State senator Delph says that his serious frustrations with Lugar go back at least as far as the nomination of Elena Kagan to the Supreme Court. Lugar was one of five Republicans who voted to confirm her. “She’s the most liberal justice of my lifetime,” says Delph. “Conservatives should be outraged by her support for partial-birth abortion, but Lugar chose to ignore it.”
In the last election cycle, a former congressman who went on to head the Club for Growth, a political-action committee that supports economic conservatives, ousted a moderate Republican senator: In Pennsylvania, Pat Toomey drove Arlen Specter out of the GOP and then captured the seat Specter had occupied for three decades. Today, the president of the Club for Growth is Chris Chocola, a former congressman from Indiana who questions Lugar’s conservatism. Chocola says he has no interest in running for anything: “I’ve been cured of all political ambition.” Yet he won’t rule out the possibility that his organization will finance one of Lugar’s competitors in a primary. “If Senator Lugar retires, he’ll go down in history as a great statesman,” says Chocola. “But I don’t think he’ll retire, so we’ll see what happens.”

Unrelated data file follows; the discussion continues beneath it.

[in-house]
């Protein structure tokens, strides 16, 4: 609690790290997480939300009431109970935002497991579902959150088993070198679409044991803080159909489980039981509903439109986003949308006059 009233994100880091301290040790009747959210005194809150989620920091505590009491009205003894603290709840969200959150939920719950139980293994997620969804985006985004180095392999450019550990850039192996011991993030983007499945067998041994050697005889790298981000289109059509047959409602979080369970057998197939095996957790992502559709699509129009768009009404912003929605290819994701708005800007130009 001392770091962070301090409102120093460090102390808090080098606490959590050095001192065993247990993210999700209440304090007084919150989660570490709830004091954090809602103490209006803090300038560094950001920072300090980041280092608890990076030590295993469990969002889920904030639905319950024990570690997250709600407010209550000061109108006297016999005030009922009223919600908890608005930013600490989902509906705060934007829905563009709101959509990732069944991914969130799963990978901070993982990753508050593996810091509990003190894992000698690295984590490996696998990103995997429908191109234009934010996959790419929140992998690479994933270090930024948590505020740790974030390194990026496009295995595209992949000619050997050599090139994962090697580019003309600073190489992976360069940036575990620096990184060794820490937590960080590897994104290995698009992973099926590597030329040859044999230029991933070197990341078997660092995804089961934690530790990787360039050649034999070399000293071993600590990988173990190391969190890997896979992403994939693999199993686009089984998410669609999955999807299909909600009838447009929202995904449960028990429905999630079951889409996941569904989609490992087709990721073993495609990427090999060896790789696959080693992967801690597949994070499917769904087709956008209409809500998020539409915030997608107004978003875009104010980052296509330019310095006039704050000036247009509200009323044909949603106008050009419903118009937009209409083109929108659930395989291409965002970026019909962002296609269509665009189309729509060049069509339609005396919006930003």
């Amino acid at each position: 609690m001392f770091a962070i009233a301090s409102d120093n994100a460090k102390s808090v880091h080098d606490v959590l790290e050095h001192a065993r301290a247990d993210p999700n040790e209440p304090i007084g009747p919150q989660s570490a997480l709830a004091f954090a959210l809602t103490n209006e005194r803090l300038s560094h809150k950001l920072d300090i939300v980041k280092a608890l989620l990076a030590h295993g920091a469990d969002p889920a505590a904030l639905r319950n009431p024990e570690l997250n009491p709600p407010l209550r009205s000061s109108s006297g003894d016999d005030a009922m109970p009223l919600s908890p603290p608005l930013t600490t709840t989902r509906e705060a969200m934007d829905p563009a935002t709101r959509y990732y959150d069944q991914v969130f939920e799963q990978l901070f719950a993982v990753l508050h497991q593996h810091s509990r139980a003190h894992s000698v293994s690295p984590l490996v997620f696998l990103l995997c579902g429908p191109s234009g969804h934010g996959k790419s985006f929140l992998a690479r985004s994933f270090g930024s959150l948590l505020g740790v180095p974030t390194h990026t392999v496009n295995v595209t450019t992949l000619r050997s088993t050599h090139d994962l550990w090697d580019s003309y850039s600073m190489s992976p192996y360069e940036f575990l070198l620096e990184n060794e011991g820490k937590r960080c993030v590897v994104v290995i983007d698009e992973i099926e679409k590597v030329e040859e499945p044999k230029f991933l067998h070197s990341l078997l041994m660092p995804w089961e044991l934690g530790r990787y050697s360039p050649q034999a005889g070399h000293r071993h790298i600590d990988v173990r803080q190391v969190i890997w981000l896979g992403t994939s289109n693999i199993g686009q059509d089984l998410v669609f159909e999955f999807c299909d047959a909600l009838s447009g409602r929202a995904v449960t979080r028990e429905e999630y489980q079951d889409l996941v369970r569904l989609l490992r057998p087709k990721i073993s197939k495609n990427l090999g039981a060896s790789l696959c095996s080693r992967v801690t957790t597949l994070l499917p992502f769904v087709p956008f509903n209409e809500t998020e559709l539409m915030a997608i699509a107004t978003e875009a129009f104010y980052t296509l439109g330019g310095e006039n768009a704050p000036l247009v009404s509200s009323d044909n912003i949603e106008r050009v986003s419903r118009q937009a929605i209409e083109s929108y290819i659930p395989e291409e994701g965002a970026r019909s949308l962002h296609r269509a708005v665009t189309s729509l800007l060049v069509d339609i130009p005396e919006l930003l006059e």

For conservatives, one of the most exciting Senate races of 2010 took place in Florida, where 39-year-old Cuban-American lawyer Marco Rubio had the gumption to battle a darling of the Republican establishment, the state’s governor, Charlie Crist. Texas isn’t Florida, but its next Senate race may feature a young Cuban-American lawyer and conservative favorite — Ted Cruz — against a moderate Republican, Sen. Kay Bailey Hutchison, who is widely perceived as vulnerable to a challenge from within her party.
Right now, Cruz isn’t a declared candidate. Neither is Hutchison: She’s not saying whether she plans to pursue reelection. For Cruz, it may not matter. He appears to be getting ready for a campaign, whether it’s against her or for an open seat.